Although most people understand the general concept of a jury—a group of people who hears the facts of a case and then renders a verdict in that case—there are some details of jury trials that are not so commonly known.
In the U.S. court system, there are two different types of trials: jury trials and bench trials. A jury trial, not surprisingly, is decided by a jury, which may consist of six to 12 people, depending on the case. A bench trial, on the other hand, is decided by a judge. Bench trials tend to move more quickly than jury trials, as there are not as many people involved and only one person must make a decision.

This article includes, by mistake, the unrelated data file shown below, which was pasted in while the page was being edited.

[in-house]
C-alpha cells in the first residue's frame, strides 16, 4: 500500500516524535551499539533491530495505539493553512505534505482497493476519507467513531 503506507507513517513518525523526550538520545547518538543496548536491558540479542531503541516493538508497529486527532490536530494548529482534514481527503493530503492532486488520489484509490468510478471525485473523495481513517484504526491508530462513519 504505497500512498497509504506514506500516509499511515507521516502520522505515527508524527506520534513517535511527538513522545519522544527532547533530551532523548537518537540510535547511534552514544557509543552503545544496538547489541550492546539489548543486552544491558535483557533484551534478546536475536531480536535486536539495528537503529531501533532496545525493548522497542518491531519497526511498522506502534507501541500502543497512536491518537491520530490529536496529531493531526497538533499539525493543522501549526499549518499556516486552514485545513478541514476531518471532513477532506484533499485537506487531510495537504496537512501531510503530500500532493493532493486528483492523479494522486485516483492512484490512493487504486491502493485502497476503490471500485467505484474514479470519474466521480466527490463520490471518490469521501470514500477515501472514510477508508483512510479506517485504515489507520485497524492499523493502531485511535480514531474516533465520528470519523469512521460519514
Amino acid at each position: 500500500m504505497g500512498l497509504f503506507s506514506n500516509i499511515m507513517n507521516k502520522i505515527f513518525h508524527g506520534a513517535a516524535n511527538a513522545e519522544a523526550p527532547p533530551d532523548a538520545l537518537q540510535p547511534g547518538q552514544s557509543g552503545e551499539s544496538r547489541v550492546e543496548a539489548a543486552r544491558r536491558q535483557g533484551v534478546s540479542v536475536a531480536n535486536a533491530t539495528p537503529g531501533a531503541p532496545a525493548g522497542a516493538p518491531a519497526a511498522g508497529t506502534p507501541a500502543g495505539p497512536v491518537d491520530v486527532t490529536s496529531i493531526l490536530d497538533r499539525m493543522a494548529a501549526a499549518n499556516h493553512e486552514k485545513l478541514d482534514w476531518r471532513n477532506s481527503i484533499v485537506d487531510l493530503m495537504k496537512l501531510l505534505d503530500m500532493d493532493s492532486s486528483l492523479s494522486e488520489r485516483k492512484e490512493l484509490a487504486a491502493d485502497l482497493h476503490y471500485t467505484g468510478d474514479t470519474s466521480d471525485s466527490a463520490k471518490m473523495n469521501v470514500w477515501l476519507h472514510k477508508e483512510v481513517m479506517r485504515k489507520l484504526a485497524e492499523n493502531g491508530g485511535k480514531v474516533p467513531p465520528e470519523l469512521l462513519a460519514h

Although a jury trial is decided by a jury, a judge still presides over the trial. In fact, there are certain decisions even in a jury trial that the jury will not decide—specifically, questions of law are determined by the presiding judge, whereas questions of fact are left up to the jury during a jury trial.
Questions of fact deal with the actual happenings of the case; for instance, whether or not a defendant committed the crime he or she has been charged with is a decision the jury makes, based on the facts of the case as presented by both the prosecution and the defense.
Questions of law, however, deal with how the law applies in a particular case. These questions are left to the judge’s discretion.